Pros and Cons of 2-in-1 Laptop/Tablet Hybrids

Update for January 2018 (Originally published May 2016): Are you thinking of switching from a laptop to a laptop/tablet hybrid in 2018? A hybrid has a touchscreen that either detaches or can be flipped around so that it can also be used as a tablet. This 2-in-1 feature is what makes hybrids more popular than ever with consumers and businesses while tablet growth diminishes. Even enterprises are making the switch now that security has improved.

Here’s a breakdown of the pros, cons, security features and why Apple doesn’t make one.

The PROs

  • It can be cheaper than buying two devices
  • Detached tablets run full Office apps
  • Some new models have Trusted Platform Modules, or TPMs, which are built-in chips for security
  • Most have bigger screens than a traditional tablet
  • Kickstand designs let you set the screen angle however you like it, just as you do with a traditional laptop
  • Flip-screen design lets you fold the screen back 360 degrees to use it as a tablet without detaching the keyboard
  • Some are super fast, with Intel Core i7 processors and processing speeds up to 2.8 GHz
  • Some are super thin
  • Some have 4K (or close to 4K) screens
  • Some have a pressure-sensitive stylus that clips to the device
  • Creative types can draw on the same device they use to take notes

The CONs

  • Some are thicker and heavier than a traditional laptop
  • Some are expensive — top-end models can cost $2,000
  • Inexpensive models don’t have a lot of processing power or battery life or both
  • Even expensive models can be less powerful and/or have a shorter battery life than traditional laptops because there’s less room for fans to cool powerful processors, or there are fans but they use up a lot of power
  • Some can have much smaller hard drives — 256GB is considered big for a 2-in-1 and a few models offer 1TB
  • ome have cramped keyboards or smaller-than-usual space bars and trackpads
  • Some have ergonomics issues that make them less comfortable to use than traditional laptops and tablets (try it out first, if possible)
  • Some can’t adjust the screen angle to more than a couple of different positions unless you have a kickstand model
  • Some models don’t include a cover for the detached keyboard so you have to buy it separately
  • If the mechanism that attaches and detaches the screen is mechanical instead of magnetic and it breaks, your device is broken

Many models to choose from

There are dozens of Windows 10 models to choose from — every major Windows laptop manufacturer offers one, including Microsoft (Surface models), Dell, Toshiba, HP, Lenovo, Asus and the rest. Chromebook also has convertible models if you only need to access the internet. Google is increasing its focus on touch support to make Chromebooks a more attractive alternative.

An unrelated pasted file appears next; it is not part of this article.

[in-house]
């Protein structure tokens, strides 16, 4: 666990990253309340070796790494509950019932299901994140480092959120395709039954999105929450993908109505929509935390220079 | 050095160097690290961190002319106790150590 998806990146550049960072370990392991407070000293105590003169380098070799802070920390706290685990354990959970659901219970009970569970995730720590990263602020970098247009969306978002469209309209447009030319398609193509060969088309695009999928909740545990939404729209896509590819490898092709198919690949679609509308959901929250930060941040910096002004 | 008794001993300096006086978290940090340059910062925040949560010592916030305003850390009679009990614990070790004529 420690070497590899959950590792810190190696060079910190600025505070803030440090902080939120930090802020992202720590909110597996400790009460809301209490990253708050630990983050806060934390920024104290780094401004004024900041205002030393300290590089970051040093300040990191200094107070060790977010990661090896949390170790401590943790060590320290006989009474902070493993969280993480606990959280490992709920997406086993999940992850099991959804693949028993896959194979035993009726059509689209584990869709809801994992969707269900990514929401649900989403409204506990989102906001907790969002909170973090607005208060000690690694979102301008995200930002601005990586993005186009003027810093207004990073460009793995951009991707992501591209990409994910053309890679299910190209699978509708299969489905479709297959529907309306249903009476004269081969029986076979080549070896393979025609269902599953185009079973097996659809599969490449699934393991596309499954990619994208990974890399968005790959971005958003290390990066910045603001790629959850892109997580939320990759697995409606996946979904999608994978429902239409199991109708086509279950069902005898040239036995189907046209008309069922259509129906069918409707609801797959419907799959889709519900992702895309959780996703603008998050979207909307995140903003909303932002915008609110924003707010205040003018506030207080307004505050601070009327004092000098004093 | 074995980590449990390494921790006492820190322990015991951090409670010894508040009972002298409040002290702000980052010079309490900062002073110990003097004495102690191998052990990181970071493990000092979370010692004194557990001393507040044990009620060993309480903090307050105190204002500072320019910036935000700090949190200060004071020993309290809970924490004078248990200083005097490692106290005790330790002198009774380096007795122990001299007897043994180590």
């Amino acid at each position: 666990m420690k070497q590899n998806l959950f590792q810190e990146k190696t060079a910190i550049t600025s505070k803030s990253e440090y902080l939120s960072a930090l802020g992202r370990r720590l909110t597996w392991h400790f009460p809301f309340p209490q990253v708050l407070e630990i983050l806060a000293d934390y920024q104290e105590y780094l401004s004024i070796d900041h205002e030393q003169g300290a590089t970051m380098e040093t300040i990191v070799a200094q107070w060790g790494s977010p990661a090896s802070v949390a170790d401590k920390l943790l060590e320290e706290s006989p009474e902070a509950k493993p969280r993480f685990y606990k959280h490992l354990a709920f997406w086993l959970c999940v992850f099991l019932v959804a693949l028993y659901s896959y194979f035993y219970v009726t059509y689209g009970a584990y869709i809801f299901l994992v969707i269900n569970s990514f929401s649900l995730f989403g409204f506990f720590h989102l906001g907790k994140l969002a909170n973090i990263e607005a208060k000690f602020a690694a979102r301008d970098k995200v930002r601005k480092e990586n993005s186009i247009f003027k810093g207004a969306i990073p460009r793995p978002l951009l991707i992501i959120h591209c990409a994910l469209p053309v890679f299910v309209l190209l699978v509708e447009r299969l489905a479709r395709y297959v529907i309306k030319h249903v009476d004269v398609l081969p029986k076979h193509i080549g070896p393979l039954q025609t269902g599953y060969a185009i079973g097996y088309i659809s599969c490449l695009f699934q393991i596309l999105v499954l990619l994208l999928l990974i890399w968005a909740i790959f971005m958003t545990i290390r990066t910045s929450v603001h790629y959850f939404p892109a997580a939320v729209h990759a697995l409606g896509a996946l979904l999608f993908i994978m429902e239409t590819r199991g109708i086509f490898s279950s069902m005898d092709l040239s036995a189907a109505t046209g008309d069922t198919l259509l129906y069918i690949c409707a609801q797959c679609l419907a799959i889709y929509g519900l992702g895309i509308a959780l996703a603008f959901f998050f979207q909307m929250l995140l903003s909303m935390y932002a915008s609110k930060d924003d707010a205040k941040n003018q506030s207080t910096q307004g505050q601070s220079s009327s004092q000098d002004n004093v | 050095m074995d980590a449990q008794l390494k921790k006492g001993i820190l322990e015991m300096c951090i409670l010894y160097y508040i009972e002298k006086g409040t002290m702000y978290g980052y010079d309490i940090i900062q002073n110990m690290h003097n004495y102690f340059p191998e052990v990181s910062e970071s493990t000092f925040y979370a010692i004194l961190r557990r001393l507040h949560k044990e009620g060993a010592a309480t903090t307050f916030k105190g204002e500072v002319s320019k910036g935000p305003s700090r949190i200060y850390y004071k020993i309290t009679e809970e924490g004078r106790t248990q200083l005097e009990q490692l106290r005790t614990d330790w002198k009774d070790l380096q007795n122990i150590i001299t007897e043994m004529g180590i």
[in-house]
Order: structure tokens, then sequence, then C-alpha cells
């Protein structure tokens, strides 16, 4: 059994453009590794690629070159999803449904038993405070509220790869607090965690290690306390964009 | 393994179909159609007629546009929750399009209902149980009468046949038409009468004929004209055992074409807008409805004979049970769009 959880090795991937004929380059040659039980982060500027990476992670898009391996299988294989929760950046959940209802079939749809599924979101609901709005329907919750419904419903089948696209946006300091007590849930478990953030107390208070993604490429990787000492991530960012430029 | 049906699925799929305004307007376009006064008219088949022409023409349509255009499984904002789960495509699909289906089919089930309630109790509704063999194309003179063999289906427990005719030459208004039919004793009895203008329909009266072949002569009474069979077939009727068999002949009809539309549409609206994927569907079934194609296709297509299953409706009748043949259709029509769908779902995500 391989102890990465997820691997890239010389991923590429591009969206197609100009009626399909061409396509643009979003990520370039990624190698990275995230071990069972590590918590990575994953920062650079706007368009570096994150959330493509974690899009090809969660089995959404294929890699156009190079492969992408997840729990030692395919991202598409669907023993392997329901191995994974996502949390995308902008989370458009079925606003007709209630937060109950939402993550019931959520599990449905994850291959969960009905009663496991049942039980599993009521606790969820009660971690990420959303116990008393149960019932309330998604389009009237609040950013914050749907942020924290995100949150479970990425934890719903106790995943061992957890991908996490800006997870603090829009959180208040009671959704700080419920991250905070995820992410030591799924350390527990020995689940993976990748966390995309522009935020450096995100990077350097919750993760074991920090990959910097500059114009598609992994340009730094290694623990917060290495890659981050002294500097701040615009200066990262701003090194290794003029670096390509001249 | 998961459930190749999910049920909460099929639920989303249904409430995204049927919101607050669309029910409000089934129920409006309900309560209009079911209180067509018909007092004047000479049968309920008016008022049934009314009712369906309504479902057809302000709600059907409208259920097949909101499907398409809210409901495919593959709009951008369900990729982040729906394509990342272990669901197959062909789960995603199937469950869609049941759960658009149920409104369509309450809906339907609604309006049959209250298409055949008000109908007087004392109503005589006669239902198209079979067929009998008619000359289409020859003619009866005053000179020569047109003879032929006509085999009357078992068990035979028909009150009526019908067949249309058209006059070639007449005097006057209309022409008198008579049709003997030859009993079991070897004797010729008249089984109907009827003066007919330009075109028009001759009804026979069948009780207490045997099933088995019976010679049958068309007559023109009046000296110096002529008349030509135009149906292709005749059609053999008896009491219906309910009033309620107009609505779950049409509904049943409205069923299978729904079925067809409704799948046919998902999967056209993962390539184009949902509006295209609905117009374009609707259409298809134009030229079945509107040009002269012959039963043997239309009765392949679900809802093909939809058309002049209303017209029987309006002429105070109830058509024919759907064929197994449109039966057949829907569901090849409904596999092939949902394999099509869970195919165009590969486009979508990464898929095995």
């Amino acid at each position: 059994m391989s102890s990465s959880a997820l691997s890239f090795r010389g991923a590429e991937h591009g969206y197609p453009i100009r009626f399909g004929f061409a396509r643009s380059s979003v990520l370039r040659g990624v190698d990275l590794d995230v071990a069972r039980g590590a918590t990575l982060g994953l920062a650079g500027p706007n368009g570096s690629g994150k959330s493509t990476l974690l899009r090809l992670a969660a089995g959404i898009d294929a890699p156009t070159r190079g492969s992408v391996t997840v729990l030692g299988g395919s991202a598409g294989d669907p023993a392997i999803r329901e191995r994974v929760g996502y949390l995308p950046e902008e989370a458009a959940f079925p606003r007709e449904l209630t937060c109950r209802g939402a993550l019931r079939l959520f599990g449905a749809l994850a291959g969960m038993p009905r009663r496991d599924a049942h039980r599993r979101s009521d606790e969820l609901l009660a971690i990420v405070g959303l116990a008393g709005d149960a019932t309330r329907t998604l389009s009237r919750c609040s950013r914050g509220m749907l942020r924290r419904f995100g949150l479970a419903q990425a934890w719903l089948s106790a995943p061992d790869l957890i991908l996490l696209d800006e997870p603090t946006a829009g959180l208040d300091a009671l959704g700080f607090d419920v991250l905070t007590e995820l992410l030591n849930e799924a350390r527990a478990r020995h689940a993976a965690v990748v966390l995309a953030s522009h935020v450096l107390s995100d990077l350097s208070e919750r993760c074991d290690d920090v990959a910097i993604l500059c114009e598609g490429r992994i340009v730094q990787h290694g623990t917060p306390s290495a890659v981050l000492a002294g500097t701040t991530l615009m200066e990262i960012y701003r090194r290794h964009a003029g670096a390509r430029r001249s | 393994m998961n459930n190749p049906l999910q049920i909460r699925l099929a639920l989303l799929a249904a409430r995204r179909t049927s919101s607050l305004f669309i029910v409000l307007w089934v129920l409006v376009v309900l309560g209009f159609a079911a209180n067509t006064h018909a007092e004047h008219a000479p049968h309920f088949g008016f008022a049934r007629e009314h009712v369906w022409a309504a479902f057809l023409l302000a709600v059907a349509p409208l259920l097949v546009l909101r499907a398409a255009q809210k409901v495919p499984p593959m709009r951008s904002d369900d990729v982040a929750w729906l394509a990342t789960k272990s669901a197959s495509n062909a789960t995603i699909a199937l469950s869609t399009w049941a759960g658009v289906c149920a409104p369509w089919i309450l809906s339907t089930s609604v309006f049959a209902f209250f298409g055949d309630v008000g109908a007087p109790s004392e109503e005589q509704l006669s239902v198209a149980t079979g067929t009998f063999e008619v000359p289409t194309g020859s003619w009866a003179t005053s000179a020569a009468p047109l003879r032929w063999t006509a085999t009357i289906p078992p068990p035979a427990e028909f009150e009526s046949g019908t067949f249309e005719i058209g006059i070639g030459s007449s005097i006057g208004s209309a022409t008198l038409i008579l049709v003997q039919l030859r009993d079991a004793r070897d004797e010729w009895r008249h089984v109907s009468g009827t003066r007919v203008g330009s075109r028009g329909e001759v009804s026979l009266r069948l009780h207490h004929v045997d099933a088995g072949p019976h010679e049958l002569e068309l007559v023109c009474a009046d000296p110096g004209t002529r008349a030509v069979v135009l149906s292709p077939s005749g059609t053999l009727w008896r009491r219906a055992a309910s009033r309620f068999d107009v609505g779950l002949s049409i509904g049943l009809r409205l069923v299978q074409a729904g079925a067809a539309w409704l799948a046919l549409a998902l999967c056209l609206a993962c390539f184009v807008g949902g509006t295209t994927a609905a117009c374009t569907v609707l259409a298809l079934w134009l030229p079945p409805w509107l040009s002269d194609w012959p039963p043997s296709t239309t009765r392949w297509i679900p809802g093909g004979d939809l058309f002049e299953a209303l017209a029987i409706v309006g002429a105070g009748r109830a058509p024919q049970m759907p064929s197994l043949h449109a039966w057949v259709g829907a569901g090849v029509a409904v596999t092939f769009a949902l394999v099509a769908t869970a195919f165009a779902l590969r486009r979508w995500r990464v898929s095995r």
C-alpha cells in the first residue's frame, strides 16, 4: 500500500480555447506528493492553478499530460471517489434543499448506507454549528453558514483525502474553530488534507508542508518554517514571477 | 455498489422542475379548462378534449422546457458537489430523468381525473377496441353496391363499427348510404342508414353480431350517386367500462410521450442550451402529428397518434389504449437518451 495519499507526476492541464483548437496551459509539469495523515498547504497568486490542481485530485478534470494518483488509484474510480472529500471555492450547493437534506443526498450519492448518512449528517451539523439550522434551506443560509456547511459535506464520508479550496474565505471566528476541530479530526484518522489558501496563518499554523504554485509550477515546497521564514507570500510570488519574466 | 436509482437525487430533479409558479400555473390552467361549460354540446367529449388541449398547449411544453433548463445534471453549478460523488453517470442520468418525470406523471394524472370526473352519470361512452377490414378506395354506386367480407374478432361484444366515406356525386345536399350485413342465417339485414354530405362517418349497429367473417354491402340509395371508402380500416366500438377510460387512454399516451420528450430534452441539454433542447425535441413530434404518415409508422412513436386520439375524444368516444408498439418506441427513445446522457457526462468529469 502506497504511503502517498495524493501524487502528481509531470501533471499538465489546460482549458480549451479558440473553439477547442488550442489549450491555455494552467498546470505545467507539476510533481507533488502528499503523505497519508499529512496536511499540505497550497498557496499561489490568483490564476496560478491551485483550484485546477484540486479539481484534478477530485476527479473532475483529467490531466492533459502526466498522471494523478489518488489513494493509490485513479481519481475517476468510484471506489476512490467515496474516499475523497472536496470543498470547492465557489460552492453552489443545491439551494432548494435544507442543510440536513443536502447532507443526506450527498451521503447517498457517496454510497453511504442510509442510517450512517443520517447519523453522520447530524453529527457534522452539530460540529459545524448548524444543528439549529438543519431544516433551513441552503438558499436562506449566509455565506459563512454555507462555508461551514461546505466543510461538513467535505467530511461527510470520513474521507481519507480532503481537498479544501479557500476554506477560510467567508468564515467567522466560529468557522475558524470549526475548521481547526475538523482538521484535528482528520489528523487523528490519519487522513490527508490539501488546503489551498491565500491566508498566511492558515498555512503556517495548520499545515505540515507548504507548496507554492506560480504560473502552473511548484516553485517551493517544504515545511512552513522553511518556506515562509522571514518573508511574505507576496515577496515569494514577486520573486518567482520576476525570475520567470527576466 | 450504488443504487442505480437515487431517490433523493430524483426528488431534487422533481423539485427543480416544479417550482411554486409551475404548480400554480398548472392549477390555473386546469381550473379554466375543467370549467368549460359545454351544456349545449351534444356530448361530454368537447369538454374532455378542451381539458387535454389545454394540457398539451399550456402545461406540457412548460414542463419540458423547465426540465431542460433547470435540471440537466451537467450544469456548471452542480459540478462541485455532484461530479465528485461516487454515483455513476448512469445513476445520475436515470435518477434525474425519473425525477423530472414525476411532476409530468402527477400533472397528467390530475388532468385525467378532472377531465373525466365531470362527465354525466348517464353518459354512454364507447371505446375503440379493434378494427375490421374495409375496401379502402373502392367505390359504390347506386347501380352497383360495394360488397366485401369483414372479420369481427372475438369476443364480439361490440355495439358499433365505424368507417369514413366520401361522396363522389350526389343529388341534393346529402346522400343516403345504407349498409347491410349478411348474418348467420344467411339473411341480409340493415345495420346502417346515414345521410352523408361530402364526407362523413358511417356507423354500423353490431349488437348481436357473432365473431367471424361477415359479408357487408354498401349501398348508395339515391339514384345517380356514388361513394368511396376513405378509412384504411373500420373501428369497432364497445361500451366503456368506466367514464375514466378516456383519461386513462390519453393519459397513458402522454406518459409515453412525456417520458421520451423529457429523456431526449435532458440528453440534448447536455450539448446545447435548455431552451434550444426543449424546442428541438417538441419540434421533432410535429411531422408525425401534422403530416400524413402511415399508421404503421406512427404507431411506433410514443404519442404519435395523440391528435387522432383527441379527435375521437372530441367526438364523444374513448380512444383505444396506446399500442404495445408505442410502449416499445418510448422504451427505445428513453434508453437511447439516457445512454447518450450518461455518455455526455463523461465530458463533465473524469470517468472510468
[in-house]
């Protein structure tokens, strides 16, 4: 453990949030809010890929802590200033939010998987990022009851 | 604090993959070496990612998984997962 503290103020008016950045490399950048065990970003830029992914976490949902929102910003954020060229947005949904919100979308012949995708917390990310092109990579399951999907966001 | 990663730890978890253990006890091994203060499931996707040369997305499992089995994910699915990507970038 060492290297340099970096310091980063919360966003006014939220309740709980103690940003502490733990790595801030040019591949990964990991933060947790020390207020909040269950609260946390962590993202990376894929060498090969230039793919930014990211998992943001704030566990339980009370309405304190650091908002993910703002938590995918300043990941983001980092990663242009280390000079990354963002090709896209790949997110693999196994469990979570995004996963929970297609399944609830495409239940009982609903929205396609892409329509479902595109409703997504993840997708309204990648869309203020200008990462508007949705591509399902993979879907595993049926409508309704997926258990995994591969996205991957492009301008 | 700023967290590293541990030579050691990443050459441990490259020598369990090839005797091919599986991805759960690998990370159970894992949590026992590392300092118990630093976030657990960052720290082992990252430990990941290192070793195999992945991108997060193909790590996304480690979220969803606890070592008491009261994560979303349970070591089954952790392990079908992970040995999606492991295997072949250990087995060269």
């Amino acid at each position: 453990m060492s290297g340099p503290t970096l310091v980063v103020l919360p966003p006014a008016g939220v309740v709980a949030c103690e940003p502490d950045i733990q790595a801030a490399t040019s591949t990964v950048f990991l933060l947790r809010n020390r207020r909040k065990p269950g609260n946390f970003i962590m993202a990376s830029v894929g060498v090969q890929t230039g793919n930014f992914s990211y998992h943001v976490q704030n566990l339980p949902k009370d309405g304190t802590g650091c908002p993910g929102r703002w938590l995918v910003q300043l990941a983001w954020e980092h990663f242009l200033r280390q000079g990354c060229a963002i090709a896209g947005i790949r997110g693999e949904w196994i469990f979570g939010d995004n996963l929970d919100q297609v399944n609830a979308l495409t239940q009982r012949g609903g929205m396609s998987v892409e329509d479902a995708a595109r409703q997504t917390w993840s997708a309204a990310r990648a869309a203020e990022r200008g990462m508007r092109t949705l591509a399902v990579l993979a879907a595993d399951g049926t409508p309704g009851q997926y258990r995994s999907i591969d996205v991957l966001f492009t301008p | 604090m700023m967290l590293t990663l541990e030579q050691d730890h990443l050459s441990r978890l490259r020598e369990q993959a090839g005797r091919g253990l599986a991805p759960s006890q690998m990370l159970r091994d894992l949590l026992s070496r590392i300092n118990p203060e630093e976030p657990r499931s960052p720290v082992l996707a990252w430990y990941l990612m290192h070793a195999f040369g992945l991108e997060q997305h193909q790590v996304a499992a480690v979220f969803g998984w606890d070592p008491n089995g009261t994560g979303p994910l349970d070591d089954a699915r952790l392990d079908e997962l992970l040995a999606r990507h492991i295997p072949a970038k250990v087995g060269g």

Some of the more noticeable differences between models have to do with where the processor is located — in the keyboard section or in the screen section. The ones that have the processor in the screen are more like tablets with detachable keyboards. Most models are getting good reviews but a few — not so much. See recent reviews and comparisons at Laptop (part of Tom’s Guide), PC Mag, CNET, Tech Advisor, and Lifewire.

Security features

The main drawback of hybrids in business environments had been the lack of security features. Earlier models didn’t include fingerprint scanners, multifactor authentication features, locking slots or TPMs. TPMs are the hardware-based security chips that work in conjunction with software to generate codes that are unique based on the specific device — enterprises require them.

Models that have TPM chips include Lenovo ThinkPad T470 and Lenovo Yoga 510 (which also have fingerprint scanners), Microsoft Surface Pro and Microsoft Surface Book 2 (which include a Windows Hello face authentication camera), and HP EliteBook x360 and HP Envy x360 (which have both IR cameras and fingerprint sensors). Asus also makes hybrids with fingerprint scanners.

Features like these are helping fuel continued hybrid popularity, with hybrid growth coming in somewhere between 21.2% and 48% each year, depending on who you ask.

Why Apple doesn’t make one

If you’re looking for an Apple 2-in-1, settle in for a wait. Apple’s Tim Cook has been resolute about why he thinks the iPad Pro with a keyboard makes a hybrid irrelevant, even though there’s no trackpad and you need to buy a separate keyboard. The Operating System (OS) issue plays a big role, too. Apple has a separate OS for mobile (iOS) and computers (OSX) while Microsoft laptops and tablets have all been running on the same Microsoft OS starting with Windows 8.

Is the hybrid approach right for you or your company?

While you might need to give up something with a hybrid — chances are neither the laptop nor the tablet will quite compare to their non-hybrid counterparts — there are plenty of good hybrid options to choose from in price points ranging from $500 to $2,000. However, when it comes to recommending or procuring devices for our clients, Leapfrog always looks for the right balance between productivity and security. For business use, we recommend our clients look at models that have both a TPM and multifactor identification features — and our Help Desk is available to clients to troubleshoot issues on any laptop models, hybrid or not. Please contact Leapfrog if you’re interested in learning more about how we work with clients to manage their IT equipment.

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